(362f) CFD Study of Heavy Oil Gasification In An Entrained-Flow Gasifier
Gasification of heavy oil is investigated by employing computational fluid dynamics (CFD) to model the physical and chemical processes taking place within an entrained-flow gasifier. This model needs to account for a number of complex processes such as turbulence, multiphase flow, heat transfer, mass transfer and chemical reactions. Here, the experimental results of Ashizawa et al (2005) have been compared with the predictions obtained from the CFD model.
Among the different types of gasifiers in widespread use, entrained-flow gasifiers are popular for the gasification of coal and petcoke, in particular, for power generation and production of synthetic fuels. This type has also been utilized for the gasification of heavy oil, for instance in the Shell gasification process (SGP) and in Texaco gasification studies. The entrained-flow gasifier is characterized by high operating temperatures (in excess of 1400°C) and an operating pressure ranging from 20 to 70bar. These high temperatures are necessary to ensure high carbon conversion despite the short residence time of the feedstock within the reactor.
With the aim of promoting fuel diversification and an increase in thermal efficiency, feeds such as OrimulsionTM (heavy oil) are being considered for use in combined-cycle power plants. Despite a number of studies focusing on the investigation of gasification of solid fuels, only a limited number of studies are found in the literature for the gasification of liquid fuels, most of which deal with the gasification of black liquor.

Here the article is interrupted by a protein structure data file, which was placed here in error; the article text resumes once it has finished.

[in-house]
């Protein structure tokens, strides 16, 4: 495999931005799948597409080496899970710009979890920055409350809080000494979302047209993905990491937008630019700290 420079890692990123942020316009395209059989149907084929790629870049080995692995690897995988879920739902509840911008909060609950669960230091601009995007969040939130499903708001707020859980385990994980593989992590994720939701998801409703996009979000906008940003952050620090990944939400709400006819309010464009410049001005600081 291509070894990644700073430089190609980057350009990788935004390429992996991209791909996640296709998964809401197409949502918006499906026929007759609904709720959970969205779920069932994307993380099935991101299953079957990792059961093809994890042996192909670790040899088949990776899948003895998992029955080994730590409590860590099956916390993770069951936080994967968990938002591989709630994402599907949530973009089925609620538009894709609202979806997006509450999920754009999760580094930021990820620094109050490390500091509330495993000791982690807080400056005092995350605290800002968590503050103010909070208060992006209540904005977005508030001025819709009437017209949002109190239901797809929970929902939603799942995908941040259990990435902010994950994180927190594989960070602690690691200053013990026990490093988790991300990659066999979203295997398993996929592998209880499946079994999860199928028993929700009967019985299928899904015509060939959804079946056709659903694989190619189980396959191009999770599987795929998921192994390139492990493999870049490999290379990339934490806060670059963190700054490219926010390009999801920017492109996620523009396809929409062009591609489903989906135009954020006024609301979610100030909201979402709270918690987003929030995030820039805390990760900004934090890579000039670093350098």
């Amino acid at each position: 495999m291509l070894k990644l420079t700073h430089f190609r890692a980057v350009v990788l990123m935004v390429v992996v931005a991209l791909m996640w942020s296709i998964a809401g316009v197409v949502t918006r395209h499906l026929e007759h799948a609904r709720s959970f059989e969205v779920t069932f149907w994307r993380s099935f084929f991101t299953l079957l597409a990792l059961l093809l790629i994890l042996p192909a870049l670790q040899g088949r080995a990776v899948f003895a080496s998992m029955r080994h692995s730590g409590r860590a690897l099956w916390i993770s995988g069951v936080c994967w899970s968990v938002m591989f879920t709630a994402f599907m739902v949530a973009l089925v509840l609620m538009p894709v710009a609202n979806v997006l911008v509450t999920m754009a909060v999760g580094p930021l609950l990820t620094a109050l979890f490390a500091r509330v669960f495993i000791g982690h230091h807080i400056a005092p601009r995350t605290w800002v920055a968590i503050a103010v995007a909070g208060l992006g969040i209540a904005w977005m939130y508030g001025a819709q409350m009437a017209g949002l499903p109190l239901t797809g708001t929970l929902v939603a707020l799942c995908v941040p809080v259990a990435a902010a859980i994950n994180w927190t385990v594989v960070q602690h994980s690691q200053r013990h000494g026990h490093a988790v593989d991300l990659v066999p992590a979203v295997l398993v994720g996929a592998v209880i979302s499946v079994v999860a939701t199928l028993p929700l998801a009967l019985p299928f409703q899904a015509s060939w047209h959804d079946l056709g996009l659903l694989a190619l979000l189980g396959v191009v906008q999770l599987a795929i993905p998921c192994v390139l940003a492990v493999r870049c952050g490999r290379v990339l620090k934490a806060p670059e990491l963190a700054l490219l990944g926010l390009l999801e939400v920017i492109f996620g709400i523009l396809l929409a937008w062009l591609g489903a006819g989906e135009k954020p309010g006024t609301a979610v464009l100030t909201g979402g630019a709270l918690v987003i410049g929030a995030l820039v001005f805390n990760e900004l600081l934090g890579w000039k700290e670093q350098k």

When the flow is dilute, that is, the volume fraction of the disperse (discrete) phase is less than 10% of that of the continuous phase, an Euler-Lagrange description of the flow known as the discrete phase model (DPM) is applicable. Using DPM, the particle trajectories are estimated along with mass and energy transfer to/from the particles using a Lagrange formulation, whereas an Euler description is used for the continuous phase. The coupling between the continuous phase and the discrete phase is solved by tracking the exchange of mass, momentum and energy. To simplify the modelling process, gasification can be broken down into a number of sub-processes (Wen and Chaung, 1979). The oil droplets which are injected within the gasifier are heated till the devolatilization temperature is reached. There is no mass transfer or chemical reaction during this stage known as “inert heating”. Based on data from experiments used to characterize the heavy oil, a phenomenological model is constructed. This model is then used to predict the yields of some major gas components while preserving strict elemental balance to determine stoichiometry. Further heating results in a stage known as “devolatilization” characterized by the release of volatiles from the heavy oil. The main species included in the devolatilization model are CO, CO2, O2, H2, CH4, H2S and H2O. After all the volatiles have been released, char combustion and gasification takes place until all the char is consumed or the particles flow out of the reactor. The heterogeneous reaction kinetic data have been obtained from Chen et al (2000), while the gas-phase reaction kinetic parameters have been obtained from Maki and Miura (1997).
This study would provide predictions which will be compared with the axial temperature and species mole fraction profiles for different oxygen ratios in experimental studies by Ashizawa et al (2005). This detailed comparison would form a basis for validation of the CFD model employed for this work, and pave the way for more detailed analysis in the future using a more comprehensive reaction chemistry, turbulence, radiation and chemical kinetics models.
1. Ashizawa, M., Hara, S., Kidoguchi, K., and Inumaru, J. (2005). “Gasification characteristics of extra-heavy oil in a research-scale gasifier”. Energy 30, 2194-2205.
2. Chen, C., Horio, M., and Kojima, T. (2000). “Numerical simulation of entrained flow coal gasifiers. Part I: modeling of coal gasification in an entrained flow gasifier”. Chemical Engineering Science 55, 3861-3874.
3. Maki, T., and Miura, K. (1997). “A Simulation Model for the Pyrolysis of Orimulsion”. Energy & Fuels 11, 819-824.
4. Wen, C. Y., and Chaung, T. Z. (1979). “Entrainment coal-gasification modeling”. Industrial and Engineering Chemistry Process Design and Development 18(4), 684-695.